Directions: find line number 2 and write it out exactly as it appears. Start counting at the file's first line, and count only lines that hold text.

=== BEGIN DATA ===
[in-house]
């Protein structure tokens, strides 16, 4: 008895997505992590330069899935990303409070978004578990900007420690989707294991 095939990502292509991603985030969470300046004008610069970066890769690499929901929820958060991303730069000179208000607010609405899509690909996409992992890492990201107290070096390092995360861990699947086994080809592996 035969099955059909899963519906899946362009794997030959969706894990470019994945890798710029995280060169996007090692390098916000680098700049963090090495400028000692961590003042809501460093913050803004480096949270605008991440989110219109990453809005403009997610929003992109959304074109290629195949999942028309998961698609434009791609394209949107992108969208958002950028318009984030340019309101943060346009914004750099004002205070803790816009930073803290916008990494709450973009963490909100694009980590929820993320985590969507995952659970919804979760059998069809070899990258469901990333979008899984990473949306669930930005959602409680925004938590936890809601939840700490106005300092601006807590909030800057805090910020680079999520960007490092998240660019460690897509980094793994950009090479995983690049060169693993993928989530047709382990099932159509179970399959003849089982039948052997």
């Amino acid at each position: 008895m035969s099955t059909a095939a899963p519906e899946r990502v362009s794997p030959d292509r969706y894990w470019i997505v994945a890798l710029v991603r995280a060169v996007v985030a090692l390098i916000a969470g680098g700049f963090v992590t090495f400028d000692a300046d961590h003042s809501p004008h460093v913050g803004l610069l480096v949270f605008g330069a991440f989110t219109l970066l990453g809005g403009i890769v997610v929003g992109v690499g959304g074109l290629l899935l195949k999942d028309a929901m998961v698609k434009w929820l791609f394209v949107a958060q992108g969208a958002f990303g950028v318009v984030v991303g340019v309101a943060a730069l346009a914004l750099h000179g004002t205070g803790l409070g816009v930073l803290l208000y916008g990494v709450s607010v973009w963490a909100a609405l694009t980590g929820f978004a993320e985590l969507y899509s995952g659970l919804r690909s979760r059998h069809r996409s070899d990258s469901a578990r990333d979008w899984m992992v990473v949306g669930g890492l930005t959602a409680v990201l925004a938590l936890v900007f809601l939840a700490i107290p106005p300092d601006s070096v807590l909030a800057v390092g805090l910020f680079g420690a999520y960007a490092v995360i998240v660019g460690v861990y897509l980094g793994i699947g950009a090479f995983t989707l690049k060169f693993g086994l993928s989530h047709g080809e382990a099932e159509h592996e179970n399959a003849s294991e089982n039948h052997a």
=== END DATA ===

């Protein structure tokens, strides 16, 4: 008895997505992590330069899935990303409070978004578990900007420690989707294991 095939990502292509991603985030969470300046004008610069970066890769690499929901929820958060991303730069000179208000607010609405899509690909996409992992890492990201107290070096390092995360861990699947086994080809592996 035969099955059909899963519906899946362009794997030959969706894990470019994945890798710029995280060169996007090692390098916000680098700049963090090495400028000692961590003042809501460093913050803004480096949270605008991440989110219109990453809005403009997610929003992109959304074109290629195949999942028309998961698609434009791609394209949107992108969208958002950028318009984030340019309101943060346009914004750099004002205070803790816009930073803290916008990494709450973009963490909100694009980590929820993320985590969507995952659970919804979760059998069809070899990258469901990333979008899984990473949306669930930005959602409680925004938590936890809601939840700490106005300092601006807590909030800057805090910020680079999520960007490092998240660019460690897509980094793994950009090479995983690049060169693993993928989530047709382990099932159509179970399959003849089982039948052997």